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IHRA antisemitism definition 'suppressing Palestinian advocacy in Europe'

Analysis by European Legal Support Centre found that people of colour and Jewish advocates for Palestine had been disproportionately impacted by 'flawed' definition
Protesters outside Germany's Representative Office in Ramallah in the West Bank on 22 May 2019, following the German parliament's condemnation of the BDS movement as antisemitic (AFP)

The International Holocaust Remembrance Alliance's (IHRA) working definition of antisemitism has disproportionately impacted people of colour and Jewish advocates for Palestine, leading some to lose their jobs or face censure or legal action for perceived infringements, a European rights group has warned.

Drawing on 53 case studies from Austria, Germany and the UK, the European Legal Support Centre (ELSC) said institutions in all three countries were implementing the controversial definition "as if it was law", despite it being branded as "non-legally binding".

The ELSC also criticised the European Commission for ignoring growing concerns with the definition.  

"All of the accused were targeted for advocating for Palestinian rights, denouncing Israel’s practices and policies and/or criticising Zionism as a political ideology," the ELSC said in a statement, following the publication of a report on Tuesday titled Suppressing Palestinian Rights Advocacy through the IHRA Working Definition of Antisemitism.  

"When legally challenged, most of these allegations of antisemitism were dismissed as unsubstantiated."

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The report highlighted cases of academics, students and pro-Palestine rights activists who have been penalised for voicing criticism of Israel

"Allegations of antisemitism that invoke the IHRA WDA, in the documented cases, are overwhelmingly targeted at Palestinians, Jewish people and organisations that advocate for Palestinian rights, suggesting that the IHRA WDA is being implemented in a discriminatory manner," the ELSC noted. 

"Even though most challenges to the implementation of the IHRA WDA were successful, the disciplinary procedures and litigation resulting from false allegations of antisemitism have produced a 'chilling effect' on the freedom of expression and assembly."

The ELSC noted that among the 53 people interviewed for its report, 42 cases involved the targeting of groups with "members who are People of Colour or the targeting of individuals who are People of Colour, among whom 19 were Palestinians. 

"In 11 incidents, groups identifying as Jewish or Jewish individuals were targeted, in particular those with anti-Zionist views or sympathy towards the Palestinian struggle for human rights. All the individuals and groups who were targeted in these incidents expressed sympathy towards Palestinian human rights," the ELSC noted. 

'This data [suggests] that Palestinians and their allies, whether Jewish or People of Colour or others, are primary targets of those using the IHRA WDA to delegitimise, smear or sanction them'

- ELSC report

"This data shows potential discrimination in the way the IHRA WDA is implemented, suggesting that Palestinians and their allies, whether Jewish or People of Colour or others, are primary targets of those using the IHRA WDA to delegitimise, smear or sanction them."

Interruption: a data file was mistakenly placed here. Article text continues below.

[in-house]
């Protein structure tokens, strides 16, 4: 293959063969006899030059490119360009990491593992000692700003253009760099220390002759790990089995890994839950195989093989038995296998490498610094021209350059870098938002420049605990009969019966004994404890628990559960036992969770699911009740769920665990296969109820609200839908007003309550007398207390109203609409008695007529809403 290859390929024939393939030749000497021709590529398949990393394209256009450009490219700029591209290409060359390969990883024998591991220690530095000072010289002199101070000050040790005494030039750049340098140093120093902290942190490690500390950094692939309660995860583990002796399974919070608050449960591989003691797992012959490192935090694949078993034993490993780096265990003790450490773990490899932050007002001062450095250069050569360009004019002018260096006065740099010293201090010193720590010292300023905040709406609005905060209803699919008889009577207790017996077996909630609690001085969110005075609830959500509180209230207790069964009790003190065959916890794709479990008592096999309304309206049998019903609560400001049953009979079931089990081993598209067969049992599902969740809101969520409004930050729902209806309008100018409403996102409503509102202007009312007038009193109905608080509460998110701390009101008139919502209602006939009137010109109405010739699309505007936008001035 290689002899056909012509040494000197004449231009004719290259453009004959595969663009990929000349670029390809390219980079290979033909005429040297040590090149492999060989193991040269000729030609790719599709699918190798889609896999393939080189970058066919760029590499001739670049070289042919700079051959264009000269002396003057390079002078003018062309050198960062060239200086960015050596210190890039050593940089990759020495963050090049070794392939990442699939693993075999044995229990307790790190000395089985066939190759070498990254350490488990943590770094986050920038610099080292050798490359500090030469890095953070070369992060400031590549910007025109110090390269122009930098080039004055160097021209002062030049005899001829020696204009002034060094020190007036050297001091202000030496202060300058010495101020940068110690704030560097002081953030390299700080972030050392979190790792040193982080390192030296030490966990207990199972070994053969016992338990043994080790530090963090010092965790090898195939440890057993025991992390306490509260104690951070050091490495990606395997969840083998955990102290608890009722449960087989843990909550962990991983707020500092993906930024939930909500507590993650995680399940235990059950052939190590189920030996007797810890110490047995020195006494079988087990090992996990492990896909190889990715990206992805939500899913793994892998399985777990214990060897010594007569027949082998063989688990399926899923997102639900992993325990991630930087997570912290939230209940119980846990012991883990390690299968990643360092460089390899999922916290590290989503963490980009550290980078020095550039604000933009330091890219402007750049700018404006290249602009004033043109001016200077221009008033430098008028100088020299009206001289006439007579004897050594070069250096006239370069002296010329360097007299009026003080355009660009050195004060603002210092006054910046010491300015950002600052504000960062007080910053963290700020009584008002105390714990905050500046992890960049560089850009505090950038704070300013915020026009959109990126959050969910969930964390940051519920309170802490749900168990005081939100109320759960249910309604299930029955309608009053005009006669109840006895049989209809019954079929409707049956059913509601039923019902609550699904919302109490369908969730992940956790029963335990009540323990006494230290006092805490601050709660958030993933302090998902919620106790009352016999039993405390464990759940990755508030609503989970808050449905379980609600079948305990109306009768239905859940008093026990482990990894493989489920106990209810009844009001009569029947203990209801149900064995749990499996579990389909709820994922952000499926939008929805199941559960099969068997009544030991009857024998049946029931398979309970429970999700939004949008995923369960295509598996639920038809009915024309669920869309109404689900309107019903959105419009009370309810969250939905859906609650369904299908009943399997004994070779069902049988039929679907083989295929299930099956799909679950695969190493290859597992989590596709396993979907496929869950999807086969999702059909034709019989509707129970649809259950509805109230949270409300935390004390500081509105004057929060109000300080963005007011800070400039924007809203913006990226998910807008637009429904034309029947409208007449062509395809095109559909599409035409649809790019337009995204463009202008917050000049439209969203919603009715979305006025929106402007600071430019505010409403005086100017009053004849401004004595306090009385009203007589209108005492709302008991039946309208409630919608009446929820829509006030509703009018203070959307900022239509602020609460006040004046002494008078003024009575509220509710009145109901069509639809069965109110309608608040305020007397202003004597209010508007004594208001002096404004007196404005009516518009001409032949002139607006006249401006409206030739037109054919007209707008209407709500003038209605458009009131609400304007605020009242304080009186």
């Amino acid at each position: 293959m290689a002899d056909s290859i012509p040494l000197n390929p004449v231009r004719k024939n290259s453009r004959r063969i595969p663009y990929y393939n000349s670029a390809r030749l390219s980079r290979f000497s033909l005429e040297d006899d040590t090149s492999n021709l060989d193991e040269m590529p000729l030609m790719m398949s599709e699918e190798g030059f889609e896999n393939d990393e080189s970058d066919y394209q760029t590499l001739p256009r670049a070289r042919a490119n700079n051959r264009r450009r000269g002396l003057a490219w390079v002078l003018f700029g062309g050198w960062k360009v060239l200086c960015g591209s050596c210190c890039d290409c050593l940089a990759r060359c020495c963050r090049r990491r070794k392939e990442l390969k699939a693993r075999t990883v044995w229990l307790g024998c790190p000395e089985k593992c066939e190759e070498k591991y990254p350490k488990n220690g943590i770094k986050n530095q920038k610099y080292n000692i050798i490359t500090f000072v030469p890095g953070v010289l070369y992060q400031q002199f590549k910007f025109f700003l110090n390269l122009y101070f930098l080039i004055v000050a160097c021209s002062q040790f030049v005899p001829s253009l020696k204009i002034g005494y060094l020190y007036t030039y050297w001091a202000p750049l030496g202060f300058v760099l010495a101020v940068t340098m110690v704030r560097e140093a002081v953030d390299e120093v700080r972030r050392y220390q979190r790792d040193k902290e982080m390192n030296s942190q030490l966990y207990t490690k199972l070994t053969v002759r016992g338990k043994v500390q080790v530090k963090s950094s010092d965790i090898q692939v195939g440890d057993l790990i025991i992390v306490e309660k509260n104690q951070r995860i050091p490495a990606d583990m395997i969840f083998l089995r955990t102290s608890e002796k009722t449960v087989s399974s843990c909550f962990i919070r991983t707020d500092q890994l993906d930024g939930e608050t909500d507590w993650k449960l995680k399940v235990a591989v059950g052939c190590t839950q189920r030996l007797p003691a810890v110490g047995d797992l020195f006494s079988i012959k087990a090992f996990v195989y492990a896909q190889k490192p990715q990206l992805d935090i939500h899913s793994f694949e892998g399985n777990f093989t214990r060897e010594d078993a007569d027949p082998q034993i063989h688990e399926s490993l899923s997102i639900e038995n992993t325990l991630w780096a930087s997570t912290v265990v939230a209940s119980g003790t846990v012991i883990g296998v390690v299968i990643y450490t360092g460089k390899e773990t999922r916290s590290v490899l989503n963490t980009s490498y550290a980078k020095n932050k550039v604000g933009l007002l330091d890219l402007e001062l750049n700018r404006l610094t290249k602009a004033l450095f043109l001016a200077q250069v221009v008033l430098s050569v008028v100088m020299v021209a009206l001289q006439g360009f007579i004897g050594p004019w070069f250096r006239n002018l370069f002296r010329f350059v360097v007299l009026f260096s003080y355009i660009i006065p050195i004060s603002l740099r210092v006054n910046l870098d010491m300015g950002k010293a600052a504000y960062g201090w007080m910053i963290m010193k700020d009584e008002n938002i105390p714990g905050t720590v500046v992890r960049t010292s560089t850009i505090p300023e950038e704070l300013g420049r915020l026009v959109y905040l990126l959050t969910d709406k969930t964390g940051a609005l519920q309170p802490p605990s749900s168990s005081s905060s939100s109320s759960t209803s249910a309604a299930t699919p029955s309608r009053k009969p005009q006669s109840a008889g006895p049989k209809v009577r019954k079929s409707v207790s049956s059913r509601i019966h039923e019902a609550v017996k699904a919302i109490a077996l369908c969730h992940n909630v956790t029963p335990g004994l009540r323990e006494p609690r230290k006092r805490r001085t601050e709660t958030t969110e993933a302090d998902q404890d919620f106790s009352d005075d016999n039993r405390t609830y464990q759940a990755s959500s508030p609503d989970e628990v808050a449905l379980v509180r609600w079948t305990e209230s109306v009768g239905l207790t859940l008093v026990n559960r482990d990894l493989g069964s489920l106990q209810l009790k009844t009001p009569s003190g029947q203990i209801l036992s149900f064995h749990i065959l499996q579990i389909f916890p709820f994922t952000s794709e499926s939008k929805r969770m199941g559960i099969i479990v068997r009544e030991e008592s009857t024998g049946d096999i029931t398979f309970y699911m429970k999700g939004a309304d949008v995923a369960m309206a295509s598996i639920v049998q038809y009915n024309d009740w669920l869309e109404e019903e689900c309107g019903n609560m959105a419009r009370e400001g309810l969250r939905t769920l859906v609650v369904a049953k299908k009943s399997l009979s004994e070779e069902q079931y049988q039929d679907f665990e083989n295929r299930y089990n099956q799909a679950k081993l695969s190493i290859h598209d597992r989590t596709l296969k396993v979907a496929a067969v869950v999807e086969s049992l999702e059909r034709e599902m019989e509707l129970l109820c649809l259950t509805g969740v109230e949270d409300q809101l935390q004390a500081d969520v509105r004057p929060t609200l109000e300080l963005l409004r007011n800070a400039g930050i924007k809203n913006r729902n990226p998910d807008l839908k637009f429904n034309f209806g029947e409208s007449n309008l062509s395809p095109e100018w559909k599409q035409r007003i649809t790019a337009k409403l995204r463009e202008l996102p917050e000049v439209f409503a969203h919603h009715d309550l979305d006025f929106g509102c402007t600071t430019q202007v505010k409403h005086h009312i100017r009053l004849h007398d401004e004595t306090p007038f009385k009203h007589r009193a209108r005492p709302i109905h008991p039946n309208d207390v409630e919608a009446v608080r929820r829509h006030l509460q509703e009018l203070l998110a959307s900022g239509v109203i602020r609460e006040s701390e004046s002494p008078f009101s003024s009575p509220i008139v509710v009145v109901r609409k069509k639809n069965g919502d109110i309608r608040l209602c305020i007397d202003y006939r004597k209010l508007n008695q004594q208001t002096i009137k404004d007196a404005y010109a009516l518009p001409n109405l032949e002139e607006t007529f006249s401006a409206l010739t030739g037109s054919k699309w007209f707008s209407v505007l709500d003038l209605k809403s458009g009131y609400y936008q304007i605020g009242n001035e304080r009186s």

It added that some participants had lost job offers and employment and some had been sued by local governments for allegedly breaching the IHRA definition. 

Student events associated with Israeli Apartheid Week were cancelled for allegedly breaching the IHRA definition, including a lecture by a Holocaust survivor at the University of Manchester.

EC policy 'detrimental to fundamental rights'

Giovanni Fassina, director at the ELSC, took aim at the European Commission, which promoted the IHRA definition via its 2021 handbook on antisemitism, saying the body had "consistently ignored and dismissed the growing human rights concerns about the IHRA WDA and failed to take measures to prevent any adverse impact of it on fundamental rights. 

"It is time for the European Commission to acknowledge and address that the policy it has been promoting and implementing on the basis of the IHRA definition, both at EU and member state level, is highly detrimental to fundamental rights and that it is fostering anti-Palestinian racism," Fassina said in a statement. 

The IHRA definition was formulated in 2004 by antisemitism expert Kenneth Stern in collaboration with other academics for the American Jewish Committee, a Jewish advocacy organisation founded at the beginning of the 20th century and based in New York.

Stern said he formulated the definition specifically for European data collectors to help them monitor antisemitism.

But critics say some of the accompanying examples conflate antisemitism with anti-Zionism, or criticism of historical and current policies that led to the creation of the state of Israel in 1948, the expulsion of hundreds of thousands of Palestinians from their homes in modern-day Israel, and continuing human rights abuses against Palestinians and occupation of Palestinian lands by Israel.

The UK was the first country to adopt the IHRA definition in Europe, in 2016, followed by Austria in April 2017. In September 2017, the German federal government, then a coalition of the conservative CDU-CSU and the social democratic SPD, endorsed the IHRA definition by decision of the cabinet. Local government institutions and membership organisations have also independently adopted or voted to adopt the IHRA definition.  

This article is available in French on Middle East Eye French edition.

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